JetBlue’s First A321neo Arrives in New York

JetBlue's first A321neo arrives from Hamburg (Photo: AirlineGeeks | Tom Pallini)

For the first time since the arrival of its current generation Airbus A321s, JetBlue Airways has taken delivery of a new aircraft, the Airbus A321neo. A fuel efficient and extended ranged version of the popular narrowbody aircraft, the A321neo is the first next-generation aircraft to enter JetBlue’s fleet with plans to serve some of the airline’s longest routes with the goal of making them economical and efficient.

The first all-economy A321neo arrived at New York’s John F. Kennedy International Airport from the Airbus facility at Hamburg’s Finkenwerder Airport on a sunny Saturday afternoon following a near-eight-hour transatlantic hop. Currently, the airport sees but a few A321neos, most notably Alaska Airlines’ A321neo acquired in the merger with Virgin America, but that will soon change as JetBlue continues to take delivery of the type and begins operations this summer.

JetBlue’s first A321neo landing at JFK (Photo: AirlineGeeks | Tom Pallini)

Passing by its new colleagues at Terminal 5 after touching down on JFK’s Runway 22R, the new plane taxied over to the terminal’s international gates so its crew could clear customs while the aircraft was refueled for the flight to Lake City, Fla. where the aircraft will be fitted with its interior. In town just long enough for a quick hello, it’s still unknown when the aircraft will come back to its New York base.

Plane spotters at “The Mounds,” a small grassy area near a public school with unobstructed views of the landing aircraft, were expecting an arrival on Runway 22L, were eagerly awaiting the aircraft’s arrival; though, were disappointed to find that it would be landing on the parallel runway, 22R, as the sun would provide too much backlight for clear photos. However, as the aircraft emerged from over the trees and the silent roar of their shutters clicked, their fears were quickly assuaged realizing that the sun had not ruined their shots.

JetBlue’s first A321neo would be nearly identical to its sister A321s already flying for JetBlue except for two main differences, the engines and the tail. The A321neo is powered by the larger Pratt & Whitney GTF engines while the current generation A321s in JetBlue’s fleet are powered by International Aero Engines (IAE) V2500.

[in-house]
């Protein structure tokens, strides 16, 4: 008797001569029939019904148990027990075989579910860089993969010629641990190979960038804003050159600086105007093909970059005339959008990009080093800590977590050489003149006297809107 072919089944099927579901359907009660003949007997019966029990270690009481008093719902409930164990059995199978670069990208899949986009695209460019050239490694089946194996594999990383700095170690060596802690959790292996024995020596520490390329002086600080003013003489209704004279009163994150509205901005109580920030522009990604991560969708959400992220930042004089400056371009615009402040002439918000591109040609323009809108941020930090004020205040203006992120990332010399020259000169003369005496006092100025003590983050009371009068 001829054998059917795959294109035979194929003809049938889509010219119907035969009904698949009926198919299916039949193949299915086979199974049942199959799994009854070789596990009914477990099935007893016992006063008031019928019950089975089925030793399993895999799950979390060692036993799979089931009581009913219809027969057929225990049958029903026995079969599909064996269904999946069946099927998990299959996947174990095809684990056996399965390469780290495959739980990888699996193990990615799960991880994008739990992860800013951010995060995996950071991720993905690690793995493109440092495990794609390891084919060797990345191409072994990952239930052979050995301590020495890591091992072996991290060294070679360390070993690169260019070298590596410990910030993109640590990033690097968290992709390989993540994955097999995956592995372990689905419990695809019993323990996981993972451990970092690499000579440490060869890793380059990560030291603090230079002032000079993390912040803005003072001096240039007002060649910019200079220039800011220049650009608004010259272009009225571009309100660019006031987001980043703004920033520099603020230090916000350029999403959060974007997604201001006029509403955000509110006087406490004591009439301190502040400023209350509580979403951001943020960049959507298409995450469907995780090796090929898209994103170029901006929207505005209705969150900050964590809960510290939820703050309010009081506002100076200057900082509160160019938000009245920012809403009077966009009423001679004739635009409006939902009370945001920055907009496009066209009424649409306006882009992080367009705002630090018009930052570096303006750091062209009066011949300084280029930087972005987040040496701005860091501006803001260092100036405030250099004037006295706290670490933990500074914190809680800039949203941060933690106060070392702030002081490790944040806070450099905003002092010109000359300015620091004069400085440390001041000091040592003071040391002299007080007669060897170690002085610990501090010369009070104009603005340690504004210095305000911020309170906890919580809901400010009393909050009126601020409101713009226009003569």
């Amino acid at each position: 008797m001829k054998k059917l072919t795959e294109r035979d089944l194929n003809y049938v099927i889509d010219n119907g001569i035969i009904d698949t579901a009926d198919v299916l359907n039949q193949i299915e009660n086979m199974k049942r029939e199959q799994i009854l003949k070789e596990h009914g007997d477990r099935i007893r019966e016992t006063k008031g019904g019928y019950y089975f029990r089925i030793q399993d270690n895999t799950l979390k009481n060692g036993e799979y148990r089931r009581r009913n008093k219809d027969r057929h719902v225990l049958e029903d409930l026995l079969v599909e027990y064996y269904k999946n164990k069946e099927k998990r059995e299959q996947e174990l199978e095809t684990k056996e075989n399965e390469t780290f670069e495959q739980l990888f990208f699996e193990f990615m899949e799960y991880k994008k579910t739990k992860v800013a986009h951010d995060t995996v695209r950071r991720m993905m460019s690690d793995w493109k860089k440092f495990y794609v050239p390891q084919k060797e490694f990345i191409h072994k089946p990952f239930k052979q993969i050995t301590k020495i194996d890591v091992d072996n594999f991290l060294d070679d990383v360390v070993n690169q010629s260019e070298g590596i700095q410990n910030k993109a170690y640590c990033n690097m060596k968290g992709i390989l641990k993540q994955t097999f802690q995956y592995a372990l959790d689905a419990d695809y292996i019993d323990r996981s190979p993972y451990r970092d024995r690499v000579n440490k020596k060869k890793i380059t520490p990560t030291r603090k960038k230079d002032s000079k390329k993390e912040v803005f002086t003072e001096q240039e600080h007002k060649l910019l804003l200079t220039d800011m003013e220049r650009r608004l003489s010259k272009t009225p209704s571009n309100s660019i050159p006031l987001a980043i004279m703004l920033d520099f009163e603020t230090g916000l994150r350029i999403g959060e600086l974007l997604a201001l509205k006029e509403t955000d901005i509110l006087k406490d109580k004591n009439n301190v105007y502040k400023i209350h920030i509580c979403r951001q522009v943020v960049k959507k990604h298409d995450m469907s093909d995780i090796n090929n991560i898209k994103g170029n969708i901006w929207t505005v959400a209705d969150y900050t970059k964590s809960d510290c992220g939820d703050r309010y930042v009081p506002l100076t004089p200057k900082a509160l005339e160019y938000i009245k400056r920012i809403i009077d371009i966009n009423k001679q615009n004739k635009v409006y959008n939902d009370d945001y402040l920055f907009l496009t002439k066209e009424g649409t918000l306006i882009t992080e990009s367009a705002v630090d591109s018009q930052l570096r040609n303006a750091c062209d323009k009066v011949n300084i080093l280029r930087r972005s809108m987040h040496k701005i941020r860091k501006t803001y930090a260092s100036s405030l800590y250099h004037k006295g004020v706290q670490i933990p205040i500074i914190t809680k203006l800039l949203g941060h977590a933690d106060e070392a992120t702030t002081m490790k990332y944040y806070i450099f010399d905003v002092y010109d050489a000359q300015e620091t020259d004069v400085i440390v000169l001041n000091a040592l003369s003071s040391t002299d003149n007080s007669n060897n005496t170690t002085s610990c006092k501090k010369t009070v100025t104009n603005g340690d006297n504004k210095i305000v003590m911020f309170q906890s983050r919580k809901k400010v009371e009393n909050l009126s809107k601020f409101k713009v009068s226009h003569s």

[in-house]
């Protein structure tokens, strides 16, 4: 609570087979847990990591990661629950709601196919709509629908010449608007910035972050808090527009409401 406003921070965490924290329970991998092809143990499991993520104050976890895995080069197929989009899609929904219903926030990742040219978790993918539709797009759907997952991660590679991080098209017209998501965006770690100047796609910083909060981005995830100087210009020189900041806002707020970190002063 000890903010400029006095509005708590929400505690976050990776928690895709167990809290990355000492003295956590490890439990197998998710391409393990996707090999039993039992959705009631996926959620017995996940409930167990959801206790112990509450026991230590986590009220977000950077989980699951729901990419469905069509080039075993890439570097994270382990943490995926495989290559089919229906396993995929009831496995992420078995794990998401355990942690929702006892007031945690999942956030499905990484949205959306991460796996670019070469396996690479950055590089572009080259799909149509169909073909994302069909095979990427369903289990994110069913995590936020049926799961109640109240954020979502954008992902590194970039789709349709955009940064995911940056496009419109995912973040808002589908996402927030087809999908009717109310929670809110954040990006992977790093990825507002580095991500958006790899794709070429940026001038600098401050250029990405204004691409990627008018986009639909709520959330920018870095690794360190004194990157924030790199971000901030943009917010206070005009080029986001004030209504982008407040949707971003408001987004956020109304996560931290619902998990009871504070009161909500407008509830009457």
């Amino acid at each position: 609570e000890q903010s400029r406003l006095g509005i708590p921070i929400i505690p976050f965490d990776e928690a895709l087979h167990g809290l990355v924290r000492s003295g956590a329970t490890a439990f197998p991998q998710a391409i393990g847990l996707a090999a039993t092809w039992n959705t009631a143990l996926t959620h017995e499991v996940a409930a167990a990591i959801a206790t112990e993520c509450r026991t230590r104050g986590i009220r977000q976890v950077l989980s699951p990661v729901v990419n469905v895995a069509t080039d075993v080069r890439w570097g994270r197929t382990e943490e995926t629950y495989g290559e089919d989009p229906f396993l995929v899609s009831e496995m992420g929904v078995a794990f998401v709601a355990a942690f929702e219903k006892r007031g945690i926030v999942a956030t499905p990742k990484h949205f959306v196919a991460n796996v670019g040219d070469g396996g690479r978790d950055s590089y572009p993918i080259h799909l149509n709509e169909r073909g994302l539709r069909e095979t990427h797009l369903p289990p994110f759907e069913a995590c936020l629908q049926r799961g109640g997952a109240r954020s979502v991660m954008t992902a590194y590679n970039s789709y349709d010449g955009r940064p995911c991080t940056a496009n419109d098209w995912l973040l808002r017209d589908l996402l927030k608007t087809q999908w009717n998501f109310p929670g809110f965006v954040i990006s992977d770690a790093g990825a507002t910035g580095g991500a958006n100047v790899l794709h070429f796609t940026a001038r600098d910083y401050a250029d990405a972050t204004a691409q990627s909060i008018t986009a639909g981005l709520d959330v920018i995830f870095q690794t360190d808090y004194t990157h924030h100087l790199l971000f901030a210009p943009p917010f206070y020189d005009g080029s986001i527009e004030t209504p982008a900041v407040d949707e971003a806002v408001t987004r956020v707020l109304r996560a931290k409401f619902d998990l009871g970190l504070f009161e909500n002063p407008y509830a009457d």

On the tail, JetBlue is also unveiling its latest design that brings JetBlue back to its blue roots. While JetBlue had introduced green on its “prism” livery found on all the current A321s, the A321neo tail will be all blue, albeit different shades, with numerous half circles comprising the design.

While JetBlue has announced the aircraft will enter service this summer, it is still unknown which routes will receive the aircraft. As it is in an all-economy configuration, it’s unlikely that any current Mint routes such as New York-Los Angeles or San Francisco will get the aircraft. However, it’s likely that the airline’s Florida routes will see the aircraft sooner rather than later as the current A321s did when the airline first debuted them.

Three routes that will certainly see the new aircraft are the New York-Guayaquil, New York to London and Boston to London routes. The new aircraft will serve these future routes as the efficiency of the new aircraft makes them possible and feasible for the airline. The latter two, however, will likely not see this particular aircraft as European service is expected to feature a premium cabin.

Thomas Pallini

Tom has been flying for as long as he can remember. His first flight memory was on a Song Airlines 757 flying from LaGuardia to Orlando. Back then, he was afraid to fly because he thought you needed to jump off the plane in order to get off. Some years later, Tom is now a seasoned traveler, often flying to places just for the fun of it. Most of the time, he'll never leave the airport on his trips. If he's not at home or at work as a Line Service Technician at Long Island MacArthur Airport, he's off flying somewhere, but only for the day.
Thomas Pallini